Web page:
File - Kelly Marchant RN

Nuro 438
February 2015
Learning Objectives
At the completion of this presentation, the
nursing student will be able to successfully
 Describe cardiac anatomy and physiology
 Describe the function of the heart, including circulation and
 Describe and define the major cardiac waves in an EKG
 Define normal sinus rhythm
 Differentiate between rate, conduction, atrial, and ventricular
 Recognize life-threatening dysrhythmias
 Identify nursing considerations related to various cardiac dysrhythmias
 Differentiate types of medications to treat arrhythmias
 Identify risks for cardiac arrhythmias
 Identify adverse effects associated with cardiac dysrhythmias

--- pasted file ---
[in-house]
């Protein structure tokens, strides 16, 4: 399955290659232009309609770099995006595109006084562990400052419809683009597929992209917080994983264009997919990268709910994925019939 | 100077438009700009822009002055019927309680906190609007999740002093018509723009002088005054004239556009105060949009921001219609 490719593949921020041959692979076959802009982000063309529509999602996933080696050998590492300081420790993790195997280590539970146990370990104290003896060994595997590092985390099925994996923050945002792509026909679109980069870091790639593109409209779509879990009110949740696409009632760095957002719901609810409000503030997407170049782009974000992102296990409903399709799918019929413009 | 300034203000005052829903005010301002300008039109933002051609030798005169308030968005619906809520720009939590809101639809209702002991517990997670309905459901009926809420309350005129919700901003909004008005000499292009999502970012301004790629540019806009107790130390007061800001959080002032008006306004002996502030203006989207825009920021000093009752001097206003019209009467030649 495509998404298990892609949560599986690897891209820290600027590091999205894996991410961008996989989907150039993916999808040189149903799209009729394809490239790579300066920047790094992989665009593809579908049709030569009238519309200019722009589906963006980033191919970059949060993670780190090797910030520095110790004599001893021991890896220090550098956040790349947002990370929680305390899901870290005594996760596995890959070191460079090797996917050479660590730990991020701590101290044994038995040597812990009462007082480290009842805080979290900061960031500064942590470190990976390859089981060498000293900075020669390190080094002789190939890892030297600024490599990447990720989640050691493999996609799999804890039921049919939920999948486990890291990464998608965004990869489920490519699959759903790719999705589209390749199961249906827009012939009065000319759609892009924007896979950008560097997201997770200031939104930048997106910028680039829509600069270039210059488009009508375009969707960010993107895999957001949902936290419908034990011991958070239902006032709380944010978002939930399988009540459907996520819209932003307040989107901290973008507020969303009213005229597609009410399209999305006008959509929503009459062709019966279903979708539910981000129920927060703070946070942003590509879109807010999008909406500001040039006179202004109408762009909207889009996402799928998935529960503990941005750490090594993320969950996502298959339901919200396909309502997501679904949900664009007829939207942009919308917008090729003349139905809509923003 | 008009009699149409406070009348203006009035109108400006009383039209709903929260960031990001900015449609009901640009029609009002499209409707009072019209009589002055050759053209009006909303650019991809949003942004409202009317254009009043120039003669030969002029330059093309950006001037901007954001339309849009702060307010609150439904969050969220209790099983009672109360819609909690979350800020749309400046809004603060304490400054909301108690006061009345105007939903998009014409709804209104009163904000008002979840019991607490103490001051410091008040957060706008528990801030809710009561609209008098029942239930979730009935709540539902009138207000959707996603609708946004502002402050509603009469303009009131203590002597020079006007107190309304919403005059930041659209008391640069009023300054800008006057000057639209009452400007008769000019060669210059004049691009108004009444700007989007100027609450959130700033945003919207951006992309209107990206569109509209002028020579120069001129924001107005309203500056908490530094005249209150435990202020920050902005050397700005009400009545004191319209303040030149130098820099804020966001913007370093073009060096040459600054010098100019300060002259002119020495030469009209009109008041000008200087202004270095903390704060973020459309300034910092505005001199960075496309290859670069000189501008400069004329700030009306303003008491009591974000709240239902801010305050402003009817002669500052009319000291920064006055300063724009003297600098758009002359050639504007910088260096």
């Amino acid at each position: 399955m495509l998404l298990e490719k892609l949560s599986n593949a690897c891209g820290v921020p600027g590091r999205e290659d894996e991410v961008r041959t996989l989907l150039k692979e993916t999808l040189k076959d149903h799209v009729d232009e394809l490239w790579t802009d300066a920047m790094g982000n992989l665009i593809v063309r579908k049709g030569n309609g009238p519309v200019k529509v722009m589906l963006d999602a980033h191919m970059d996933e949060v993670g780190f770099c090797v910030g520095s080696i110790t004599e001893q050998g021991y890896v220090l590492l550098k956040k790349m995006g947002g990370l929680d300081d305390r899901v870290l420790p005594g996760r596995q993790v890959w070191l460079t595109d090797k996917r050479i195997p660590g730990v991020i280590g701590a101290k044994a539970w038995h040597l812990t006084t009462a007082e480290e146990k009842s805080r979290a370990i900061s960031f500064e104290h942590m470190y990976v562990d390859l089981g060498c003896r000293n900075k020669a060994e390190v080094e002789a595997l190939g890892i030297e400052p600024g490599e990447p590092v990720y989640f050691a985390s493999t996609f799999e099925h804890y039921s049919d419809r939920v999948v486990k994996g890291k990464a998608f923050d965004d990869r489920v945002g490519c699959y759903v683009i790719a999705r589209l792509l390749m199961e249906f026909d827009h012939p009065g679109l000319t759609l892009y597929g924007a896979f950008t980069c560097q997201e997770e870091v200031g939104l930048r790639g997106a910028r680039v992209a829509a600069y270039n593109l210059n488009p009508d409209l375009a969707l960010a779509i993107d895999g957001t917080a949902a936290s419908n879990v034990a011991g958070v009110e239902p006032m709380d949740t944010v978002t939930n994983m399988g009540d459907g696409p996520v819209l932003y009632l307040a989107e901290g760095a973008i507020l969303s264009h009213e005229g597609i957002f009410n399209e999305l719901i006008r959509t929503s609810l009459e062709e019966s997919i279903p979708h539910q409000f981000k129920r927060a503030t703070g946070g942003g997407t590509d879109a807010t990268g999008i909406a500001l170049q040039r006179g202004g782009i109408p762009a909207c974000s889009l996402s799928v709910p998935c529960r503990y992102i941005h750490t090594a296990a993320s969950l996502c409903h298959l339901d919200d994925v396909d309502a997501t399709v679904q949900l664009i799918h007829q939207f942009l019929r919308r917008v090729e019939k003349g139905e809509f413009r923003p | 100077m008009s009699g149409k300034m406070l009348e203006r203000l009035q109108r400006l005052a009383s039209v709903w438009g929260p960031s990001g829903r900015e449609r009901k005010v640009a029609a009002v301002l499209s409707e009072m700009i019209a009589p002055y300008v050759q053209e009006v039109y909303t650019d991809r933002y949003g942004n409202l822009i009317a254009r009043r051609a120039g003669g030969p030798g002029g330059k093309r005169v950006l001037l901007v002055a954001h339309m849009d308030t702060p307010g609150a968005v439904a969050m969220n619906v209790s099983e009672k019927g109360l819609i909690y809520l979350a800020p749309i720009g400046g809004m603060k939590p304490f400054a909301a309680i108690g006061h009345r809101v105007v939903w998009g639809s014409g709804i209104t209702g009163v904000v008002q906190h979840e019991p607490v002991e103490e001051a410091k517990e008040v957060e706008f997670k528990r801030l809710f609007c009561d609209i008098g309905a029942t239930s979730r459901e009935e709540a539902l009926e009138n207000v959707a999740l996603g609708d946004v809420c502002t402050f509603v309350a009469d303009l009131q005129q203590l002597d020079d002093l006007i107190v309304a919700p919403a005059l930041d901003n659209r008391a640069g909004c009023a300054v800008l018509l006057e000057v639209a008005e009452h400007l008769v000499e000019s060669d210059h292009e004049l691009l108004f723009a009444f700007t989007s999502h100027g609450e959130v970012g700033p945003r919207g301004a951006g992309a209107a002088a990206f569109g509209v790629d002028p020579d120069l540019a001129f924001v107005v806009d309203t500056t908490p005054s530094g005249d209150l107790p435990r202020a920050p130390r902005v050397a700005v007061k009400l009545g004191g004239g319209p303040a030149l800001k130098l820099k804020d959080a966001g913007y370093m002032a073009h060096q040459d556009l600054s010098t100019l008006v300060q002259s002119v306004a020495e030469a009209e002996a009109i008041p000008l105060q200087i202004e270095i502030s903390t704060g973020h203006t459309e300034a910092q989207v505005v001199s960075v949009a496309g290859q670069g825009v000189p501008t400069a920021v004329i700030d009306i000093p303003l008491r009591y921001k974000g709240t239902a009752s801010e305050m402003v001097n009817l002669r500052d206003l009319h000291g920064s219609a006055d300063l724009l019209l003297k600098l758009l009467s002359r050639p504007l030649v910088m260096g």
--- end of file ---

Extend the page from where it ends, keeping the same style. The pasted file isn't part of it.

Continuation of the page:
 Analyze EKG Rhythm strips
Cardiac Anatomy
Cardiac Anatomy
 4 Chambers, 2 Atria, 2 Ventricles
 4 Valves
 Acts as a PUMP
 Receives deoxygenated blood from body,
pumps to lungs
 Receives oxygenated blood from lungs, pumps
to body
Cardiac Circulation
Cardiac Function
Heart functions a pump to deliver blood to the
Impulse Generation
 Under Usual circumstances
 Impulse generated from pacemaker cells in SA
 Impulse then travels to AV node
 Impulse then travels to Bundle of His
 Impulse then travels to Right and Left Bundle
 Impulse travels to Perkinje Cells that innervate
Components of an EKG
 Graph
 X Axis = time
 Y Axis = amplitude
 Displays electrical activity of heart
 Electrical impulse precedes contraction
 Depolarization and repolarization are depicted as waves
Atrial Depolarization = P wave